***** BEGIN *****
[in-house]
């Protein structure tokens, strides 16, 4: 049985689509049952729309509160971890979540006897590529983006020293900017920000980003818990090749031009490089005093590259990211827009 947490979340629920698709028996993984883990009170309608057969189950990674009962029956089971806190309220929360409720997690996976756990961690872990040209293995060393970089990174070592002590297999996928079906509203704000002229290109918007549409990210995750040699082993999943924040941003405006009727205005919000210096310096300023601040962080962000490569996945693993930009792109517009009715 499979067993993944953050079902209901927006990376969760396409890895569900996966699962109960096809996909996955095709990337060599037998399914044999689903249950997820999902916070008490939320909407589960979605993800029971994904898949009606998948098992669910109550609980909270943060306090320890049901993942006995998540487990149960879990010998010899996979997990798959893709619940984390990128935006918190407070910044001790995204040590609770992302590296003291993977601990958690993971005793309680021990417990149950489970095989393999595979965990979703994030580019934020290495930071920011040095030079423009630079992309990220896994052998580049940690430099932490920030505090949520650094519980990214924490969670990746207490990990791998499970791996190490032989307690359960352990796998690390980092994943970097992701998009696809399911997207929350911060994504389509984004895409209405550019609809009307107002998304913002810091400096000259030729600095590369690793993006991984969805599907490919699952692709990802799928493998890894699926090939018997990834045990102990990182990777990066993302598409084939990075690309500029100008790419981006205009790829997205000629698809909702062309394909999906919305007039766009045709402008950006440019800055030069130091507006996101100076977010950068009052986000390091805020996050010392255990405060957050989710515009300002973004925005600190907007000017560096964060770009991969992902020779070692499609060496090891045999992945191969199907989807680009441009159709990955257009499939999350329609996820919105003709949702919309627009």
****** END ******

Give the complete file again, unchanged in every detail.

[in-house]
């Protein structure tokens, strides 16, 4: 049985689509049952729309509160971890979540006897590529983006020293900017920000980003818990090749031009490089005093590259990211827009 947490979340629920698709028996993984883990009170309608057969189950990674009962029956089971806190309220929360409720997690996976756990961690872990040209293995060393970089990174070592002590297999996928079906509203704000002229290109918007549409990210995750040699082993999943924040941003405006009727205005919000210096310096300023601040962080962000490569996945693993930009792109517009009715 499979067993993944953050079902209901927006990376969760396409890895569900996966699962109960096809996909996955095709990337060599037998399914044999689903249950997820999902916070008490939320909407589960979605993800029971994904898949009606998948098992669910109550609980909270943060306090320890049901993942006995998540487990149960879990010998010899996979997990798959893709619940984390990128935006918190407070910044001790995204040590609770992302590296003291993977601990958690993971005793309680021990417990149950489970095989393999595979965990979703994030580019934020290495930071920011040095030079423009630079992309990220896994052998580049940690430099932490920030505090949520650094519980990214924490969670990746207490990990791998499970791996190490032989307690359960352990796998690390980092994943970097992701998009696809399911997207929350911060994504389509984004895409209405550019609809009307107002998304913002810091400096000259030729600095590369690793993006991984969805599907490919699952692709990802799928493998890894699926090939018997990834045990102990990182990777990066993302598409084939990075690309500029100008790419981006205009790829997205000629698809909702062309394909999906919305007039766009045709402008950006440019800055030069130091507006996101100076977010950068009052986000390091805020996050010392255990405060957050989710515009300002973004925005600190907007000017560096964060770009991969992902020779070692499609060496090891045999992945191969199907989807680009441009159709990955257009499939999350329609996820919105003709949702919309627009």